The economic impacts of these scenarios are tempered by the oil price plunge and by the relatively low average load factors that the reactors would achieve in their first year of operation. The authors assume an average CIF (cost, insurance and freight) oil price for FY2015 of $67/barrel. Japan is already feeling the benefits of lower oil prices but has yet to feel the full benefit of lower gas prices because LNG prices are linked to oil prices with a three-month lag.
In the mid-level scenario, power generation costs are up JPY3.0/kWh (US¢2.5/kWh) on the 2010 figure of JPY8.2/kWh (US¢7.0/kWh). In the hypothetical case the increment is a much lower JPY1.3/kWh. Oil consumption is down 16.5 Gigalitres (Gl) on 2010’s 232.3 Gl, because demand in the transport sector has been falling and because nuclear electricity would tend to push oil-fired generation out of the mix first. In the hypothetical case, oil consumption is down by 25.1Gl. LNG imports are 14.5 million tonnes (Mt) higher than the 70.6 Mt imported in 2010. In the hypothetical case, they would be 1.5 Mt lower.
“Renewables power generation capacity has increased too rapidly, resulting in a fast burden expansion and turmoil”
Environmental impacts are significant, highlighting the role that nuclear power can play in reducing the overall GHG emissions of electricity generation. In the mid-level case, energy-related CO2 emissions are up 45 Mt on 2010’s 1,123 Mt, while in the hypothetical case they are down 52 Mt. To look at it another way, in the mid-level case, emissions are 2.9% lower than in FY2005, while in the hypothetical case they are 10.9% down. This is particularly significant given that Japan needs to submit its plans for mitigating GHG emissions to the UN Framework Convention on Climate Change by the end of the first quarter of this year, as part of the run-up to the December climate change talks in Paris. Assumptions over nuclear re-starts will make a big difference to what is feasible.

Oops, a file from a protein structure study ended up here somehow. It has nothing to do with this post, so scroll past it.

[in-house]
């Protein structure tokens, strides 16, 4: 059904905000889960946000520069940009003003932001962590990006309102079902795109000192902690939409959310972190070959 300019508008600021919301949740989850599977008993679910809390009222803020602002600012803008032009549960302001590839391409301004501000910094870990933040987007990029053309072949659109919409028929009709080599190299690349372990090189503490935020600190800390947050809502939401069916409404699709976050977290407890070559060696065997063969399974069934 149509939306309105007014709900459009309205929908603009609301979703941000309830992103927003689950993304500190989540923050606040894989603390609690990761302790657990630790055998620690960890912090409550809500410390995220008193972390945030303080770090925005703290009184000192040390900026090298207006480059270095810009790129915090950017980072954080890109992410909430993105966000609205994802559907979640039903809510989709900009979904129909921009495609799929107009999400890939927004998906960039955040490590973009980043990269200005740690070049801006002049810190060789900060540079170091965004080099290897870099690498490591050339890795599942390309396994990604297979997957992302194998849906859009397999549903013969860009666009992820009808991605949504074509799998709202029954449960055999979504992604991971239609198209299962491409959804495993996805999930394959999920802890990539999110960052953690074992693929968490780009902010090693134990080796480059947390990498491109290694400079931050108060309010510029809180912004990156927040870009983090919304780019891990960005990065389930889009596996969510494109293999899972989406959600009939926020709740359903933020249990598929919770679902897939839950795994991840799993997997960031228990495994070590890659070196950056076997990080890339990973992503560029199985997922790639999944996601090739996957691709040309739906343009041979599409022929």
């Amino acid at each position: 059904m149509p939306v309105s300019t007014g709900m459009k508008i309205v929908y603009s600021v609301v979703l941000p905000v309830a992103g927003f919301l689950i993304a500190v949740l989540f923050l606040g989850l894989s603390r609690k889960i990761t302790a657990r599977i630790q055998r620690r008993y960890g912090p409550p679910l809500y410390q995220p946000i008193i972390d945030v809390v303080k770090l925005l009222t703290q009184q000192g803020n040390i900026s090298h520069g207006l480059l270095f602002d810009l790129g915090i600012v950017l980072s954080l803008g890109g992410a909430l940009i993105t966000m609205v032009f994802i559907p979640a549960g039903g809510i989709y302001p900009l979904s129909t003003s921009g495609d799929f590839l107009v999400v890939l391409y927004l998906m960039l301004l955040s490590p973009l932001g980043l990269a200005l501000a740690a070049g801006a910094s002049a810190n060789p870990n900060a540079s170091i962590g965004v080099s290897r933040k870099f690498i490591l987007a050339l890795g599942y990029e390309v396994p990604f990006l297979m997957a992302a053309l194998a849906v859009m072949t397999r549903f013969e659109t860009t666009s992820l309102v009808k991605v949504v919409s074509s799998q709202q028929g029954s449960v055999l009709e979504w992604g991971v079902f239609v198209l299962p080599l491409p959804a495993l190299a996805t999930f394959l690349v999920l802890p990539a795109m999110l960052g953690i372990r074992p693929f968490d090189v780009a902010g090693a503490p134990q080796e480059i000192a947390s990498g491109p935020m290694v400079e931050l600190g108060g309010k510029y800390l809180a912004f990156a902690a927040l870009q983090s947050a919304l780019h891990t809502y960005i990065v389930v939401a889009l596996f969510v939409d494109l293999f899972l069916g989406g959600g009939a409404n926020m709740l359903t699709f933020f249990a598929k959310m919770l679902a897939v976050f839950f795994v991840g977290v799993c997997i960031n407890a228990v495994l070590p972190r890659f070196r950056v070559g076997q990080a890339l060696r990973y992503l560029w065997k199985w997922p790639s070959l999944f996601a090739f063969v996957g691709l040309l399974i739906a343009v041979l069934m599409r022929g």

The high level of uncertainty in the IEEJ scenarios is largely a reflection of public opinion in Japan over the role that nuclear power should play in the energy mix of a country prone to earthquakes. Surveys tend to show that more people are against nuclear re-starts than for them. For example, a survey conducted in November by broadcaster NHK, found 57% of those asked against nuclear re-starts and only 32% in favour. However, attitudes have been shifting over time. They are affected by a range of factors, one of which is that electricity bills are significantly higher than they were – and not just because of the nuclear shut-downs. Also significant are the perceived prospects for alternatives to nuclear power.
One of the policy responses to the nuclear power crisis has been a push to promote renewable energy sources, especially solar power. In mid-2012, the previous government introduced feed-in tariffs (FITs) that with hindsight look over-generous – and expensive. The result has been a stampede to develop new projects that has had two significant impacts. One is the cost of the subsidies; the other is the effect on the stability of electricity grids of a sudden surge of intermittent renewable energy sources.
In the IEEJ report, the authors have calculated that: “Cumulative burdens for authorised renewable power generation capacity would be JPY46 trillion (US$390 billion) [over 20 years], equivalent to 11% of electricity rates for households and 21% of those for large industrial users. At the end of FY2015, renewable power generation capacity in operation will reach 50GW.” Most of this will consist of non-residential photovoltaics, so-called “mega-solar”.
The attractions to Japan of boosting renewable energy are clear: they constitute a domestic energy source in a country heavily dependent on energy imports and emit no carbon dioxide, thus potentially providing two solutions as a replacement for nuclear power. But, says the IEEJ report: “Renewables power generation capacity has increased too rapidly, resulting in a fast burden expansion and turmoil.” Not surprisingly, the government has already been taking action to reduce subsidies and curb the rate of expansion.
The issue of grid network stability should not be underestimated either. “FIT contract applications have increased too rapidly in some regions, threatening to destabilise electricity supply,” says the IEEJ report. “Five electric utilities have frozen response to grid connection applications.”
In the very first issue of World Energy Focus (published in July 2014), we ran a Country Focus in which Teruaki Masumoto – Chair of the Japan Energy Association and the nation’s WEC Member Committee – described Japanese energy policy as a “muddle” caused by “a lack of understanding of energy issues”. With his renewed mandate, Abe and his administration have the opportunity to re-start not just some of Japan’s nuclear reactors but the nation’s energy policy.
This article was first published in World Energy Focus, the monthly magazine of the World Energy Council.
World Energy Focus is produced by Energy Post and edited by Alex Forbes. You can access World Energy Focus for free upon registration.